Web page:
BADIOU’S REDUCTIONS (5): the suture of the psyche to the Lacanian subject

Badiou pontificating on Lacan

« Recently, in France, we have seen a proliferation of very violent, and particularly inept, attacks against psychoanalysis. These attacks represent a general danger for intellectuality » (p103, my translation).

The main target of this grandiose declaration is Michel Onfray’s book « Le crépuscule d’une idole » « The Twilight of an Idol », published in 2010, which contains a sustained critique of Freud’s version of psychoanalysis and of the fallacious legends about his life and work promulgated first by Freud himself and then by his followers. The book is teeming with arguments and documentation, but its reception by the French intelligentsia was generally hostile: sweeping condemnation combined with character assassination. Elisabeth Roudinesco, the co-author of this dialogue on Lacan, was very outspoken in her denunciation of Onfray and his book, but preferred insult to argument.

Badiou himself, as his book on Deleuze shows, is not so good on argument. Deleuze and Guattari’s ANTI-OEDIPUS was published in 1972, is it to be included in the violent but inept attacks on psychoanalysis? is it to be condemned as a danger to intellectuality? Badiou thought so in 1976 when he reduced the message of ANTI-OEDIPUS to « flow like pus ». The « intellectuality » of that pusillanimous pamphlet, entitled « The Flux and the Party », hardly leaps to the eye.

Badiou does not like process, flow and proliferation, and much prefers points (of decision) and tenacity (his « fidelity »). He makes a timid gesture in his account of love: « by love I mean the amorous process itself such that the « two » is intrinsically at stake therein » (L’ENTRETIEN DE BRUXELLES, Les Temps Modernes, 526, p15). In this text, published in 1990, Badiou talks about love as a process, the singular promotion and institution of the Two, and claims that nothing much has been said about it, « I am convinced that it concerns almost a new object, that must be constituted » (p16). NB: everything that Badiou likes is « (almost) a new object ». All talk of mutiplicities recedes into the background here, in favour of the Two. Intrapsychic plurality with its numerous sub-personalities, the embeddedness of the loving subjects in multiple assemblages, the existence of what Critchley calls « loving communities », all this disappears in the name of a platitudinous abstraction.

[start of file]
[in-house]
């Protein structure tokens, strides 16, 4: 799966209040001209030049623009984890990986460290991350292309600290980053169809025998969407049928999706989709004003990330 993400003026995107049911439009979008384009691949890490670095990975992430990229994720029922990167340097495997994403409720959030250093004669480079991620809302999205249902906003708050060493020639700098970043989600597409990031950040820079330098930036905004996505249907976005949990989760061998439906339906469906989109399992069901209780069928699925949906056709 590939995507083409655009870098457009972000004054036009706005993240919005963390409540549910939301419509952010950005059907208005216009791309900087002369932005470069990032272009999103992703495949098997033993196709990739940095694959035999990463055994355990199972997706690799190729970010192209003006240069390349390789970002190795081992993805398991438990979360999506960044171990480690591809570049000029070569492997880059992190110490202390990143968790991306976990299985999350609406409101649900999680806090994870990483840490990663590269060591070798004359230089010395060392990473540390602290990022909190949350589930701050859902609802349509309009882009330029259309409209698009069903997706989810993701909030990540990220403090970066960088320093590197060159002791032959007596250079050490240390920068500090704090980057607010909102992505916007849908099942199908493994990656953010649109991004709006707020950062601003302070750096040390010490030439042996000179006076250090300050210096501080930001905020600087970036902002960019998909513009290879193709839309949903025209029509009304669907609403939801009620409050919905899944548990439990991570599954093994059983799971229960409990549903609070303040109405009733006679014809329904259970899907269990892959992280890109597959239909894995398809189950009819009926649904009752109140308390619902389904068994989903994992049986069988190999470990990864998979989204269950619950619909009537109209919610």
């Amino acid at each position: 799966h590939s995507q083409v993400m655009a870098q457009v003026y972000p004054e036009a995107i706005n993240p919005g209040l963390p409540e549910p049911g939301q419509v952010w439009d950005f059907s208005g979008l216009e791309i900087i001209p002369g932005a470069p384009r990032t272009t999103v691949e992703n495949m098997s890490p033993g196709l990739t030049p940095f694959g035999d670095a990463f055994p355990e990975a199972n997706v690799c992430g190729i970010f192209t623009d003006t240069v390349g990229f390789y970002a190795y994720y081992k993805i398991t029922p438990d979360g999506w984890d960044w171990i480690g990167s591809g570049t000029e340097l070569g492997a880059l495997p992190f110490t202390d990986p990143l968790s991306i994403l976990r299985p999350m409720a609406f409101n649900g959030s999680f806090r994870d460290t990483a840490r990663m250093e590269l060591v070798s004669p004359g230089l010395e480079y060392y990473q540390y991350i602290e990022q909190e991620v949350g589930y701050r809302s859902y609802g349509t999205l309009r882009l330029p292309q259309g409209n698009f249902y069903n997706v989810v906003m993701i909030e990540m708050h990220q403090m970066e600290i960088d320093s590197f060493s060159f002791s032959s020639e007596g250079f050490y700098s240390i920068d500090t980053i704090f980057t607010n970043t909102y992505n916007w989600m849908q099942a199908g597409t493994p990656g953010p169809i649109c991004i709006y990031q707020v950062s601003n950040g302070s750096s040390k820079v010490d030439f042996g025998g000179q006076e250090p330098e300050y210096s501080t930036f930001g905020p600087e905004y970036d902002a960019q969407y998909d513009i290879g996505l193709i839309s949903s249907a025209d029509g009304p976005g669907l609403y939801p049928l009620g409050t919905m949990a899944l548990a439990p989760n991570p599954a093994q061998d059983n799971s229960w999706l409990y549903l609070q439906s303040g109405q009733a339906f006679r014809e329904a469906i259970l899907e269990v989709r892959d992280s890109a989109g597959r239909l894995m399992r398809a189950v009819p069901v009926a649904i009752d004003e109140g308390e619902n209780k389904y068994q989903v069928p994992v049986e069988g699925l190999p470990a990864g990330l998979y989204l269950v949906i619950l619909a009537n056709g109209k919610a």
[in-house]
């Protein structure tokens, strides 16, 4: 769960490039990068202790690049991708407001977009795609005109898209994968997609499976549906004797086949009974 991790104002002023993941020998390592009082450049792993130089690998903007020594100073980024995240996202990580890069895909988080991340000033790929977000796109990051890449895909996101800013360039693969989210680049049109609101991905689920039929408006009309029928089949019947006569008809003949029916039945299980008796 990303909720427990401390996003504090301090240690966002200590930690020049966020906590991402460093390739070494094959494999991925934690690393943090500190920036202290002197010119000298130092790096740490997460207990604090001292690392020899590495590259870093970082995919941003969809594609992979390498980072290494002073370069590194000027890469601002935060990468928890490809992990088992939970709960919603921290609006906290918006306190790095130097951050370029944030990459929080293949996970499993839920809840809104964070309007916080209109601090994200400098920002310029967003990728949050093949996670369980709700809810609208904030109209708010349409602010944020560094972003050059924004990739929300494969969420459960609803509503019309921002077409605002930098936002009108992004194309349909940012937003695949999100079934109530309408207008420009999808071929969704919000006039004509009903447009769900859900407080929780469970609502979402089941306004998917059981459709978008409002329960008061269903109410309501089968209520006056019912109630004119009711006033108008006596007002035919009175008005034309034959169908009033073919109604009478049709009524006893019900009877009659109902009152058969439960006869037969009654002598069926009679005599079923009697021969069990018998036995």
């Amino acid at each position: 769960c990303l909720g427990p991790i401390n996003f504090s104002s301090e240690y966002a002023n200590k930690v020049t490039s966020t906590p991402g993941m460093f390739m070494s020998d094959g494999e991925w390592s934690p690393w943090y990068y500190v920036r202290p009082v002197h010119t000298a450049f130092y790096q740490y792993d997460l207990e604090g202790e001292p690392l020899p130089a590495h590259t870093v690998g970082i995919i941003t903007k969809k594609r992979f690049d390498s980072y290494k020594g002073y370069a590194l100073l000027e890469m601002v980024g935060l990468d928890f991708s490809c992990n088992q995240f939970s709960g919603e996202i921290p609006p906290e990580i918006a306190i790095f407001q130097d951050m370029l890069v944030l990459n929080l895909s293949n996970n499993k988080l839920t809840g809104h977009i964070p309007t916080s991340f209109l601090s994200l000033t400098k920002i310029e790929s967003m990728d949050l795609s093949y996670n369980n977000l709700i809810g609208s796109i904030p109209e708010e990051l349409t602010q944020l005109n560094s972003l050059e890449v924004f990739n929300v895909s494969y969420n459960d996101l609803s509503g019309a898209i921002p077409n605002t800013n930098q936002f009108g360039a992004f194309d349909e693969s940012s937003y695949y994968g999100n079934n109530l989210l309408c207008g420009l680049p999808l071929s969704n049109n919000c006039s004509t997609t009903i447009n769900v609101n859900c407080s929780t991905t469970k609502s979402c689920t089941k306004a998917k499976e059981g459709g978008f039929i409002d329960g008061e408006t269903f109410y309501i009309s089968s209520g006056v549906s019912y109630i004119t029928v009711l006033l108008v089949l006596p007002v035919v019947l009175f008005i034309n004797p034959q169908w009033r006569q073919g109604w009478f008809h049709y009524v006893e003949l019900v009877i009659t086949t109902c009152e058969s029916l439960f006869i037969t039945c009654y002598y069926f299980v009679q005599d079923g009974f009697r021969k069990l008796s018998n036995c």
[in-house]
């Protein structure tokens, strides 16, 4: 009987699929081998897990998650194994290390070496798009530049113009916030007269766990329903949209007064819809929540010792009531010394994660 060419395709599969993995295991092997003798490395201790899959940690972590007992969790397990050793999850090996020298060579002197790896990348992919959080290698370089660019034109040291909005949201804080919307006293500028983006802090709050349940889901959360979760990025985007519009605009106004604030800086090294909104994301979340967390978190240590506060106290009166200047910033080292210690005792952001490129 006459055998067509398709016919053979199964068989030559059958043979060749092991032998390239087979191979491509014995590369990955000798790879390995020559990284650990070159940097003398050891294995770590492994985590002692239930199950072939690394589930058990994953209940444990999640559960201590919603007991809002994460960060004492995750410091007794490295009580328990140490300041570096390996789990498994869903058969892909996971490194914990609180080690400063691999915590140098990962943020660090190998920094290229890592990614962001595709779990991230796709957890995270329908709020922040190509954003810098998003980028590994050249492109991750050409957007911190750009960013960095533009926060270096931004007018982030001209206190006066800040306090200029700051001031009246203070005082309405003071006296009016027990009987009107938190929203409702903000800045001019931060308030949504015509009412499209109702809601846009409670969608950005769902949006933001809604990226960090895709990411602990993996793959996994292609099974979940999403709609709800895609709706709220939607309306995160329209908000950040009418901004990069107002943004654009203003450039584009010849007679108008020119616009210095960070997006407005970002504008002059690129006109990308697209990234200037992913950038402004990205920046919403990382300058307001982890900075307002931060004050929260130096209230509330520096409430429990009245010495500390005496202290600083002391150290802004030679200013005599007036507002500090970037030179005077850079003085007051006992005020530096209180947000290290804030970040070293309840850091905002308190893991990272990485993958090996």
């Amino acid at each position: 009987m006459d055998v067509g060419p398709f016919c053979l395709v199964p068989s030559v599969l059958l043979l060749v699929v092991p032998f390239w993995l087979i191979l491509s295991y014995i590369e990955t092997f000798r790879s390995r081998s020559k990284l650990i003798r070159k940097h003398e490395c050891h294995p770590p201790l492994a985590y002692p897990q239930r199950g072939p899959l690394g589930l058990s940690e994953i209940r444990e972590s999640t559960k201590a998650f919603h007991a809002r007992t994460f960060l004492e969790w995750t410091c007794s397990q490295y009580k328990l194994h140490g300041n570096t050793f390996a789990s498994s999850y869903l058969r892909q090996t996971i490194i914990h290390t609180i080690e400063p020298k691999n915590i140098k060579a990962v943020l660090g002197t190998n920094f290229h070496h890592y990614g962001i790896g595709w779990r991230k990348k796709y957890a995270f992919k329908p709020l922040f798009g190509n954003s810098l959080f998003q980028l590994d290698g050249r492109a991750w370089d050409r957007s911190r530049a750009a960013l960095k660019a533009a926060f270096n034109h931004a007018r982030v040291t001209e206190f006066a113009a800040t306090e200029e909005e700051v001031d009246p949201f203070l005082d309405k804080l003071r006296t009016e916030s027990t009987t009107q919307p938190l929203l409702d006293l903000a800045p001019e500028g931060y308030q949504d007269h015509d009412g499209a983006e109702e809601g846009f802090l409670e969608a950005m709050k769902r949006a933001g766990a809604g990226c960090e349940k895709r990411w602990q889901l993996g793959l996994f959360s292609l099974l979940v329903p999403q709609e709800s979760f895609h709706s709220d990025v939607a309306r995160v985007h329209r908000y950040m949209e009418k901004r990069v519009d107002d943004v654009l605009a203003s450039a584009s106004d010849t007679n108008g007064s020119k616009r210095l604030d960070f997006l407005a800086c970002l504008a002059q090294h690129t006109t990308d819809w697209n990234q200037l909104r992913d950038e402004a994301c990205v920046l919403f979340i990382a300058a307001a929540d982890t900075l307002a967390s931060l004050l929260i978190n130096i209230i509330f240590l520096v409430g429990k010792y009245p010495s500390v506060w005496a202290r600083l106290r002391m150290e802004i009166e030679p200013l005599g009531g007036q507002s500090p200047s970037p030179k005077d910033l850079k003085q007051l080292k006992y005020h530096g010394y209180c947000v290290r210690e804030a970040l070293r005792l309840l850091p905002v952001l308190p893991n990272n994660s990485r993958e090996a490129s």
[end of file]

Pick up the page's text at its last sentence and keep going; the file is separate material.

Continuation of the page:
Appendix, my sequence of tweets (slightly expanded) on Badiou’s involuntary humour:

Badiou’s involuntary humour (1): His article « On Contemporary Obscurantism » is not a tearful self-critique of his own ponderous pontificating prose but an attack on Michel Onfray for daring to criticise Freud… to add to the obscurity, Onfray is nowhere mentioned by name.

Badiou’s involuntary humour (2): His article « Attacks on Freud or Philosophizing with a Bulldozer » does mention Onfray, it still has no arguments in reply to those of Onfray, but is signed by… Badiou, Balibar, Michel Déguy, and Jean-Luc Nancy. The only bulldozer one can see here is the one driven by the magisterial foursome.

Badiou’s involuntary humour (3): Camus pleases because he gives a solemn and dignified pose to great platitudes », discussing a new book… on Camus by, you guessed it, Michel Onfray.

Badiou’s involuntary humour (4): « I was never really impressed by Camus. From my childhood I was too Sartrean for that ».

Badiou’s Involuntary Humour (5): Monist Pluralism. « The only ontology faithful to the Multiple is the mathematics of the pure Multiple »

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